In 2014, more than 73,000 people received housing counseling from the National Foundation for Credit Counseling’s member agencies, making it the highest volume experienced during the past five years. The renewed interest in housing counseling could be an indicator that many people are considering home ownership as an affordable option.

*     *     *

Homeowners should look at a range of mortgages before committing to one since the typical American homeowner moves every seven years, said David Reiss, professor of law at the Brooklyn Law School in N.Y. For example, obtaining a “relatively expensive 30-year fixed rate mortgage may not make sense,” he said, if you can save a lot in monthly payments with an adjustable rate mortgage (ARM).

ARMs have a certain period of time where the interest rate remains the same, such as 84 months for a 7/1 ARM or 120 months for a 10/1 ARM and then it adjusts each year for the remainder of the mortgage.

“This might be particularly true for very young households or for empty nesters, both of whom may have different needs in five or ten years,” Reiss said. “It is hard to predict where interest rates and prices are going, so holding off on buying when it seems like the right time to do so for your personal situation is risky.”

Reiss on Refinancing

MainStreet quoted me in Fed’s End to Quantitative Easing Will Affect How You Invest and Buy a House. It reads in part,

The Federal Reserve’s decision to end its bond buying program after six years to help boost the economy is a sign that more recovery and growth will occur. So what does the typical American on Main Street need to know?

While the Fed did not indicate a timeline for when interest rates will rise, consumers should be prepared and “see the writing on the wall” since variable rates such as credit cards, adjustable rate mortgages and home equity loans will start to rise slowly and gradually, said Bankrate.com chief financial analyst Greg McBride, CFA.

“The low interest rates will come to an end,” he said. “Consumers should pay down debt while the rates are low rather than contend with it once rates move up.”

Mortgage rates will remain low but will fluctuate according to global risks, not because of any actions taken by the Fed, said Ernie Goss, a professor of economics at Creighton University in Omaha. Consumers should expect rates for short term rates such as auto loans to rise “ever so slightly” between now and July 2015, he said.

The good news about rising interest rates is that savers will begin earning more on their nest eggs, but the increase could be offset by a higher cost of borrowing and could discourage people from getting loans and spending, said Gail Cunningham, a spokesperson for the National Foundation for Credit Counseling, a Washington, D.C. non-profit organization.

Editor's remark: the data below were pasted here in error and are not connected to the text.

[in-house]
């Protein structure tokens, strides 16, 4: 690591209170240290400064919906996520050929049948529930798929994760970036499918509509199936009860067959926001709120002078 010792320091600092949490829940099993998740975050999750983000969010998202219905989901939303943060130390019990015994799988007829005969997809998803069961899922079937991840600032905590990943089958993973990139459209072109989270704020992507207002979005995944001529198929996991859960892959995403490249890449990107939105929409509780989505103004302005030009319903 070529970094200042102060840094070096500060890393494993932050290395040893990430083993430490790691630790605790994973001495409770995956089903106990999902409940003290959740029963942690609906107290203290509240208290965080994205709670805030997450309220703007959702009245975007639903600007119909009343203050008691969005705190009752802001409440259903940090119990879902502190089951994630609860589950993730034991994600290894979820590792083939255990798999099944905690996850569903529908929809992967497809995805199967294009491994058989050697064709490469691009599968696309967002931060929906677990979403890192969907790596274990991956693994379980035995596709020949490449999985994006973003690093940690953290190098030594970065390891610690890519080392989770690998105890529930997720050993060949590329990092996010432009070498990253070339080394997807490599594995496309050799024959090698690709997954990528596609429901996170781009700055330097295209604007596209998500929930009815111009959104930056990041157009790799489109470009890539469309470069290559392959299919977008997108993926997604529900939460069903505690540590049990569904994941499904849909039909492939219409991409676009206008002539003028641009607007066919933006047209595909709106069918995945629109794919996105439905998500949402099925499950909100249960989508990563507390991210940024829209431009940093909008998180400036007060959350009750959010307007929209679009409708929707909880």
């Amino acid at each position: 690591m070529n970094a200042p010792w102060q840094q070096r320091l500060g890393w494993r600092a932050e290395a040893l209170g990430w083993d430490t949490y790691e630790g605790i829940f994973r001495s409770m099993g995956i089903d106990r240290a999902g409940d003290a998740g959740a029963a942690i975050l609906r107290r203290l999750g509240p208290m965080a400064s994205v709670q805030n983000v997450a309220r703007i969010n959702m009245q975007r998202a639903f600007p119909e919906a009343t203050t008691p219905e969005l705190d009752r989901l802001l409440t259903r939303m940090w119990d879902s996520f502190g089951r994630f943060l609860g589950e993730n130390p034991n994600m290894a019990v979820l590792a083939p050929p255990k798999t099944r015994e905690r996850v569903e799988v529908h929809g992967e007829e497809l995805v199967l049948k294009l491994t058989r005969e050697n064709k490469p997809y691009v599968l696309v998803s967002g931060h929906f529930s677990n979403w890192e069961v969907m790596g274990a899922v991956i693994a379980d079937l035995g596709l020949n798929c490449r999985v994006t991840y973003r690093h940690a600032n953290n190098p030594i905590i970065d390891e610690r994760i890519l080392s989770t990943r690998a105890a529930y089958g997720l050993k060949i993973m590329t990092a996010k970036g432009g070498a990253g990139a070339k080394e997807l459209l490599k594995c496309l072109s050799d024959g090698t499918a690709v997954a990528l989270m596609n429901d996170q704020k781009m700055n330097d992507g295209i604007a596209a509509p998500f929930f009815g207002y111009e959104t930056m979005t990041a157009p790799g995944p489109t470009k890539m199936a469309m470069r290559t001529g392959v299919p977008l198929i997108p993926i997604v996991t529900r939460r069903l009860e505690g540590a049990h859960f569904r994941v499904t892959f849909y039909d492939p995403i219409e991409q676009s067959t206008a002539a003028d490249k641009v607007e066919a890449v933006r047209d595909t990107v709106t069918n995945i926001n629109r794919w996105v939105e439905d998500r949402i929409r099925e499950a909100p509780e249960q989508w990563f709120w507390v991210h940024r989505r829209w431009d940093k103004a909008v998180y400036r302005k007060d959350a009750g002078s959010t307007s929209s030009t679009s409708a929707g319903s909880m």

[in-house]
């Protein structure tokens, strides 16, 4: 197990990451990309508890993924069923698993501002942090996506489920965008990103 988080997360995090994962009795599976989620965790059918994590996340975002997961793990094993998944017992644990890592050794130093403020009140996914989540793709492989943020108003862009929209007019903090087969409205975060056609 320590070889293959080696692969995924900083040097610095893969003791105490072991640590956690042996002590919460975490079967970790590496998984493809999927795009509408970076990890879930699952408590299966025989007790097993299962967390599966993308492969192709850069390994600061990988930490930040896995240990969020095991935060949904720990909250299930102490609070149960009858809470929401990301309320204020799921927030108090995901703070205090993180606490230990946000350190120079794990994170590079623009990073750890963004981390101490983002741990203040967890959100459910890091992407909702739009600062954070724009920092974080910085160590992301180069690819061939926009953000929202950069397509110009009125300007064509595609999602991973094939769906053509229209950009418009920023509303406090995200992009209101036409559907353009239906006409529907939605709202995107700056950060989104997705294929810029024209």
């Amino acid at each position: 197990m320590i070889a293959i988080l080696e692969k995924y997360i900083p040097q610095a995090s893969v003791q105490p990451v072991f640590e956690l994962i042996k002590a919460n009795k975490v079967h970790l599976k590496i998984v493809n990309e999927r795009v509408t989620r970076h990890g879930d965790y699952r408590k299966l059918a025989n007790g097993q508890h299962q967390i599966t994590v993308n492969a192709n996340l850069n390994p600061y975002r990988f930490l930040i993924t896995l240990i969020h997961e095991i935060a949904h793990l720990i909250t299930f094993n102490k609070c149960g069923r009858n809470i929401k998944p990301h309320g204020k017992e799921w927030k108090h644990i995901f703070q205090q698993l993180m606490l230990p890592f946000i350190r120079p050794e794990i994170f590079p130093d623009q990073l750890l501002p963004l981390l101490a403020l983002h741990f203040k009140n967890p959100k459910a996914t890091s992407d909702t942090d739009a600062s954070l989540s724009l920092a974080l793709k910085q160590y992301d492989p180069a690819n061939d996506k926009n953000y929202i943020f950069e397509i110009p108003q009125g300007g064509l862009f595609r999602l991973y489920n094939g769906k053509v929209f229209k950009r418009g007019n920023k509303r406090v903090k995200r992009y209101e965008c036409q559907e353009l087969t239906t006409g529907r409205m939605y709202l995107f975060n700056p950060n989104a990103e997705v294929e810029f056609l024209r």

“If mortgage rates rise, consumers with variable rate mortgages will see their monthly payments go up, putting a dent in the amount they have available for disposable spending,” she said.

Even if mortgage rates do increase, consumers need to consider the costs of refinancing before they embark on the process, said David Reiss, a law professor at the Brooklyn Law School in New York. Homeowners need to determine how long they plan to live in their home and if the cost of refinancing outweighs the lower monthly payments.

“If you are not sure that you will be there for a few years at least, the cost of refinancing may be more than the amount you save in decreased interest payments,” he said. “How many years will it take you to recoup that cost in reduced interest rate payments?”

Reiss on Saving Thousands on Your Mortgage!

MainStreet.com quoted me in You Can Save Thousands on Your Mortgage By Taking This Tiny Step.  It reads in part,

Homeowners can save thousands of dollars when they work with counselor to get their mortgages modified and decrease their odds of defaulting again.

A new study for NeighborWorks America by the Urban Institute determined that homeowners were able to avoid spending millions of dollars annually because of the National Foreclosure Mitigation Counseling (NFMC) program. Homeowners working with NFMC program counselors are nearly three times more likely to obtain a mortgage modification and are nearly twice as likely to get their mortgage back on track without a modification.

After working with counselors, homeowners are 60% less likely to re-default after curing a serious delinquency and able to complete short sales faster than homeowners who don’t work with counselors.

The research is based on analysis of nearly 240,000 homeowners with outcomes observed through June 2013. More than 1.8 million homeowners have been helped by the NFMC program, administered by NeighborWorks America since it began in March 2008.

  *     *     *

Since buying a home is something that most people only do once or twice in their lives, there is no question that homeowners whose mortgages are in default or at risk of default should look for assistance as soon as possible, said David Reiss, professor of law at Brooklyn Law School in New York.

“Losing their home is something that most never do at all, so to think that going it alone is the best strategy is a mistake,” he said. “Foreclosure counselors know the range of options available to borrowers and may have access to more direct lines of communication with lenders. They also will have a better sense of when to complain to regulators about bad behavior by lenders.”